posted by princessmonster at 7:31 AM on October 9 [4 favorites]


Raising My Child In A Doomed World
I can’t protect my daughter from the future and I can’t even promise her a better life. All I can do is teach her: teach her how to care, how to be kind and how to live within the limits of nature’s grace. I can teach her to be tough but resilient, adaptable and prudent, because she’s going to have to struggle for what she needs. But I also need to teach her to fight for what’s right, because none of us is in this alone. I need to teach her that all things die, even her and me and her mother and the world we know, but that coming to terms with this difficult truth is the beginning of wisdom.
posted by the man of twists and turns at 10:17 AM on October 9 [3 favorites]


I'm sorta surprised that the ArsTechnica take is less doom-and-gloom than the MeFi one.
posted by aspersioncast at 11:46 AM on October 9


> "It's after the end of the world, don't you know that yet?"

News vendor: I see the world didn't end yesterday.
Kovacs: Are you sure?
posted by davelog at 11:56 AM on October 9


The hard part about change is that people invest their money and construct their lives around being the opposite of ecological. They're raised to eat meat like they're Neanderthals. They buy products that are much more packaging than content. They live far from work, far from schools, far from shops, in places way the fuck away from public transit or even proper sidewalks and bike paths, so they buy multiple cars and use them every day rather than try to move closer to things. They buy expensive tumble dryers and cannot imagine switching to clothes lines or drying racks and a little evaporation time. They buy great big yards that beg to be watered. They buy great big houses that are wasteful to heat and wasteful to cool. They have multiple pets, multiple kids, and keep thinking about adding to one herd or the other. They move to the desert and then can't imagine living without sealed environments, constant air conditioning, water piped in from hundreds of miles away, and travel by air-conditioned car from place to air-conditioned place. They buy homes on opposite ends of the country and then fly back and forth and back and forth to each other.

Much to undo.
posted by pracowity at 1:13 PM on October 9 [5 favorites]


They buy expensive tumble dryers and cannot imagine switching to clothes lines or drying racks and a little evaporation time.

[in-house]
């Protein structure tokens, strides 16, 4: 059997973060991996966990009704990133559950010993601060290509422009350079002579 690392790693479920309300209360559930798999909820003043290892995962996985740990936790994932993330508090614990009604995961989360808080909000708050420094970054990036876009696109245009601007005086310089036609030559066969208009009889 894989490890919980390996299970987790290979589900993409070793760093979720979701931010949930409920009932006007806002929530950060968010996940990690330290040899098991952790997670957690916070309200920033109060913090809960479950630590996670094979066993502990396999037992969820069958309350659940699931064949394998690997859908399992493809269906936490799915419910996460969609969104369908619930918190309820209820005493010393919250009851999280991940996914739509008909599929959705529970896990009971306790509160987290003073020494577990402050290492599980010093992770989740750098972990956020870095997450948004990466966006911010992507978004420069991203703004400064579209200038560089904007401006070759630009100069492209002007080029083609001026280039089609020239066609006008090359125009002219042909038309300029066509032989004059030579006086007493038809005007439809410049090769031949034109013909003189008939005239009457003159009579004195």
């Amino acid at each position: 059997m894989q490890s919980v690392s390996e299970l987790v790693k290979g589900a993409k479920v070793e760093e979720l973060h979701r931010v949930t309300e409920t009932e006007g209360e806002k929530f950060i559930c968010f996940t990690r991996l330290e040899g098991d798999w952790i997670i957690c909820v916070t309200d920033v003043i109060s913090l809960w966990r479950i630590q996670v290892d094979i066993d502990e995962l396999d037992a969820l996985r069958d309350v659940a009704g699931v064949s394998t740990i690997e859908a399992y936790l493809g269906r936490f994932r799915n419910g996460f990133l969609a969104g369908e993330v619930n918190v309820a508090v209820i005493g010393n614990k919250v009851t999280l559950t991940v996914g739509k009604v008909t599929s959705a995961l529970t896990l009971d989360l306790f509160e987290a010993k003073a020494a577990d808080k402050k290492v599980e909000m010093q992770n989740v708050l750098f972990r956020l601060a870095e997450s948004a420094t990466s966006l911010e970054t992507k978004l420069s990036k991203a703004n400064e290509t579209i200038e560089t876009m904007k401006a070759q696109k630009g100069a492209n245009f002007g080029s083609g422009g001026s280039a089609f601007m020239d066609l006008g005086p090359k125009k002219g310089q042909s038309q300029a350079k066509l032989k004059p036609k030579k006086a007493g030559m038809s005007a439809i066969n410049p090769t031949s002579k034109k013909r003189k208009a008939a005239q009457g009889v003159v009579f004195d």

Well, hey - that's something climate change is going to be good for!
posted by atoxyl at 1:43 PM on October 9 [1 favorite]


@KateAronoff:
Scared by that new report on climate change? Here's what you can do to help:

• Seize the state
• Bring the fossil fuel industry under public ownership, rapidly scale down production
• Fund a massive jobs program to decarbonize every sector of the economy
posted by Noisy Pink Bubbles at 1:45 PM on October 9 [12 favorites]


Nationalising the FF sector seems like it would throw up all sorts of complications for discouraging private investment. Would you be paying to nationalise as well? It makes more sense to seize the state then make the FF sector pay the full costs of the damage they've done.
posted by biffa at 2:07 PM on October 9 [2 favorites]


The Bulletin of the Atomic Scientists says the IPCC report understates the threat, but "neither fatalism nor despair are warranted." So there's that.
posted by bryon at 2:12 PM on October 9 [6 favorites]


They buy expensive tumble dryers and cannot imagine switching to clothes lines or drying racks and a little evaporation time

The more stupid thing is cities that forbid clothesline because it's unsightly! We're principally a rack household but towels and bedsheets go to the dryer (no clothesline) but on power is from hydroelectricity so at least that's that.
posted by WaterAndPixels at 5:58 PM on October 9 [3 favorites]


You can actually buy this on a t-shirt

I somehow think the stated price of £ 157.99 £ 110.59 is part of the joke.
posted by ricochet biscuit at 6:51 PM on October 9


Chef Flamboyardee: "And nevermind that it takes fifteen years-ish to build an ordinary nuclear power plant today."

Fun data point on building of nuclear reactors: a new nuclear plant in the US is behind schedule partly because of a lack of skilled labour. So much so that the IBEW put a call out to Canadian locals for inside wiremen. My local did all the heavy lifting to process the visa, qualification and other paperwork and then the visa applications were rejected under the Cheeto's tightening of temporary visa for skilled workers.
posted by Mitheral at 8:01 PM on October 9 [4 favorites]


What a coincidence, the nuclear power plants under construction in Finland, France and the UK are also way behind schedule and way over budget.
posted by biffa at 12:46 AM on October 10 [2 favorites]


The thing about this that freaks me out the most is how infectious the fatalism is in terms of national response. Like even if you absolutely reject the idea that anthropogenic climate change is happening, clearly there have been stronger and stronger "extreme weather events" over the last decade, unprecedented deforestation due to beetle kill in the Rockies, record setting precipitation and heat waves . . .

Yet national emergency preparedness keeps taking a backseat to military spending and tax cuts for the rich.
posted by aspersioncast at 7:20 AM on October 10 [4 favorites]


Selfish humans comic strip

The Archdruid Report archives are worth looking at, especially starting in 2011 with his article on catabolic collapse.